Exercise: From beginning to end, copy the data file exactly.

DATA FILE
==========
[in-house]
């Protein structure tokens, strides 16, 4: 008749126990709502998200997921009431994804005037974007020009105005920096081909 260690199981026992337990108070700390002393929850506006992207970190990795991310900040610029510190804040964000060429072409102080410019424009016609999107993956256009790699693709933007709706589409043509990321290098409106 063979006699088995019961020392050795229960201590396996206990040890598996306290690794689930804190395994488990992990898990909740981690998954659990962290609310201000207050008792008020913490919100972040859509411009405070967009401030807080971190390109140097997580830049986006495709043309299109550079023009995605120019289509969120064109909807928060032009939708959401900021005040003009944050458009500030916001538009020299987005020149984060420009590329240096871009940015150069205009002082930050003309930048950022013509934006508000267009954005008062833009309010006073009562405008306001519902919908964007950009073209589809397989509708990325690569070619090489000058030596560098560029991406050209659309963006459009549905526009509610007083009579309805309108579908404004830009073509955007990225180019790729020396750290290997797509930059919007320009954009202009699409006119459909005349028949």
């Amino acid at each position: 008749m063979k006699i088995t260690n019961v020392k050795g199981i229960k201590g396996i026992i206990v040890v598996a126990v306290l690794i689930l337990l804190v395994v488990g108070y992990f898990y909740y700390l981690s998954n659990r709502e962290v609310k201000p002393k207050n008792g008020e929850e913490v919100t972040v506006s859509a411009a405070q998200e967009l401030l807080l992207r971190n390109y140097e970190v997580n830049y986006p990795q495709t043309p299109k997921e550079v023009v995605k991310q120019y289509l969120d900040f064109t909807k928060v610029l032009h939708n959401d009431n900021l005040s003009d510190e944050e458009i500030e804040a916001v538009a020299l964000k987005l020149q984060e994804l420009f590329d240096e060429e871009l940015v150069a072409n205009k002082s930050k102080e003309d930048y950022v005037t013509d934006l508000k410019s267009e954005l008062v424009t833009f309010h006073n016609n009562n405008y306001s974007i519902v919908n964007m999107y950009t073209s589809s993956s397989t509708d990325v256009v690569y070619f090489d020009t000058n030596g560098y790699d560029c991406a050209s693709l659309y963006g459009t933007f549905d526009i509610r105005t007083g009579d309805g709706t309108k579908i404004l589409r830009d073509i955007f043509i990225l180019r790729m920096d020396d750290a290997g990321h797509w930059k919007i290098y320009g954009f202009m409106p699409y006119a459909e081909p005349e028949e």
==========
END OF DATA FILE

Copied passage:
[in-house]
């Protein structure tokens, strides 16, 4: 008749126990709502998200997921009431994804005037974007020009105005920096081909 260690199981026992337990108070700390002393929850506006992207970190990795991310900040610029510190804040964000060429072409102080410019424009016609999107993956256009790699693709933007709706589409043509990321290098409106 063979006699088995019961020392050795229960201590396996206990040890598996306290690794689930804190395994488990992990898990909740981690998954659990962290609310201000207050008792008020913490919100972040859509411009405070967009401030807080971190390109140097997580830049986006495709043309299109550079023009995605120019289509969120064109909807928060032009939708959401900021005040003009944050458009500030916001538009020299987005020149984060420009590329240096871009940015150069205009002082930050003309930048950022013509934006508000267009954005008062833009309010006073009562405008306001519902919908964007950009073209589809397989509708990325690569070619090489000058030596560098560029991406050209659309963006459009549905526009509610007083009579309805309108579908404004830009073509955007990225180019790729020396750290290997797509930059919007320009954009202009699409006119459909005349028949």
């Amino acid at each position: 008749m063979k006699i088995t260690n019961v020392k050795g199981i229960k201590g396996i026992i206990v040890v598996a126990v306290l690794i689930l337990l804190v395994v488990g108070y992990f898990y909740y700390l981690s998954n659990r709502e962290v609310k201000p002393k207050n008792g008020e929850e913490v919100t972040v506006s859509a411009a405070q998200e967009l401030l807080l992207r971190n390109y140097e970190v997580n830049y986006p990795q495709t043309p299109k997921e550079v023009v995605k991310q120019y289509l969120d900040f064109t909807k928060v610029l032009h939708n959401d009431n900021l005040s003009d510190e944050e458009i500030e804040a916001v538009a020299l964000k987005l020149q984060e994804l420009f590329d240096e060429e871009l940015v150069a072409n205009k002082s930050k102080e003309d930048y950022v005037t013509d934006l508000k410019s267009e954005l008062v424009t833009f309010h006073n016609n009562n405008y306001s974007i519902v919908n964007m999107y950009t073209s589809s993956s397989t509708d990325v256009v690569y070619f090489d020009t000058n030596g560098y790699d560029c991406a050209s693709l659309y963006g459009t933007f549905d526009i509610r105005t007083g009579d309805g709706t309108k579908i404004l589409r830009d073509i955007f043509i990225l180019r790729m920096d020396d750290a290997g990321h797509w930059k919007i290098y320009g954009f202009m409106p699409y006119a459909e081909p005349e028949e």